Thursday, April 24, 2014

Freezeout Lake Migration Trip

Over spring break, seven Chrysalis students left Eureka for a weekend trip to the Rocky Mountain Front. ‘The front’ as locals call it, is the place in our state where the mountains meet the plains. To the west, snowstorms brew high in the foreboding Rockies, to the east, golden fields and blue sky stretch into eternity. Out here, you can tell why they call it big sky country. Below are reflections by one of our adventure staff who planned the trip:

Reflections on the Freeze Out Lake Migration Trip

We drive by Glacier Park, up and over Marias pass, then south until we pull in to our destination, Freezout Lake Wildlife Management Area.  We are here to witness the white goose migration from Southern California where they winter to the Canadian Arctic where the breed. Nearly a million geese live in the pacific flyway, and a majority of them stop at Freezout Lake during the spring migration. For most of these birds, Freezout is the only place they will stop to rest and refuel on their journey north.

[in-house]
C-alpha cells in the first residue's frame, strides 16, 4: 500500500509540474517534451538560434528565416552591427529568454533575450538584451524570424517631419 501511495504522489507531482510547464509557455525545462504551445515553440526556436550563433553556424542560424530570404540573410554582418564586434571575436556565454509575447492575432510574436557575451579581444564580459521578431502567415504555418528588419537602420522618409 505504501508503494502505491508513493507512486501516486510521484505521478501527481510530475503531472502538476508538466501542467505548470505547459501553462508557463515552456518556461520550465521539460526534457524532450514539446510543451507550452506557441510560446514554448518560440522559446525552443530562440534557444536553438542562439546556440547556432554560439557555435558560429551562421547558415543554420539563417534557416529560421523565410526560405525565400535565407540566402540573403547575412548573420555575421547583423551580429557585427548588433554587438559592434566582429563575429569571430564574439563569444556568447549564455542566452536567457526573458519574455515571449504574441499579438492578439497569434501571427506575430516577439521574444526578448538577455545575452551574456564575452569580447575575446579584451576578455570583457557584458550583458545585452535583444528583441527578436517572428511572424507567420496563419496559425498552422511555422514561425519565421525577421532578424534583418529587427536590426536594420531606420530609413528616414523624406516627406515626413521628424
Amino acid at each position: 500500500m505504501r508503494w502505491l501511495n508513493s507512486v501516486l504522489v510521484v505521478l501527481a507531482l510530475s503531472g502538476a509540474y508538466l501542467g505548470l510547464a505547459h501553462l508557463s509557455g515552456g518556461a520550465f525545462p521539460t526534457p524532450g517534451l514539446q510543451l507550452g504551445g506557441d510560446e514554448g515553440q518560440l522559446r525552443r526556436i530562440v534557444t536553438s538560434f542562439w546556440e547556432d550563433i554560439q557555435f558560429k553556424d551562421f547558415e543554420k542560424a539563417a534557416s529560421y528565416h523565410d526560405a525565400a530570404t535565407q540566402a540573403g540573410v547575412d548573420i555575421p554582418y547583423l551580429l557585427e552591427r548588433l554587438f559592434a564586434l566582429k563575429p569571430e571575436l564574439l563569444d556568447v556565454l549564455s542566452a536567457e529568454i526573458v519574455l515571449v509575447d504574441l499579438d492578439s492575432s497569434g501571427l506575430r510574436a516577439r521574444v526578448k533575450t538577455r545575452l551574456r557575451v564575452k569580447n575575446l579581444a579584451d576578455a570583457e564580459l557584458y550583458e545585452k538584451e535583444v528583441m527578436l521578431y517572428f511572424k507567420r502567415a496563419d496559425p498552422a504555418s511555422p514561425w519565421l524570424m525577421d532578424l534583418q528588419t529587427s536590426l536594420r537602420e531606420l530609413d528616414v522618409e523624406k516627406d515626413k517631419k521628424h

We spend the weekend on goose time. We wake up at sunrise to see them simultaneously take flight and head for the nearby barley fields where they will spend the day feeding. While the geese are at lunch, we visit with the area’s biologist who tells us about the species in the area.

The spring migration through Freezout largely consists of white geese – snow geese and Ross’s geese. Trumpeter swans and tundra swans also fly through in large numbers. In addition to these birds, ducks, pelicans, seagulls, and songbirds all make a temporary home here in the spring.  
The students have many questions for the biologist, and we spend much of the afternoon in his office, looking at maps of the migration route and pictures of breeding habitat in northern Canada and Russia.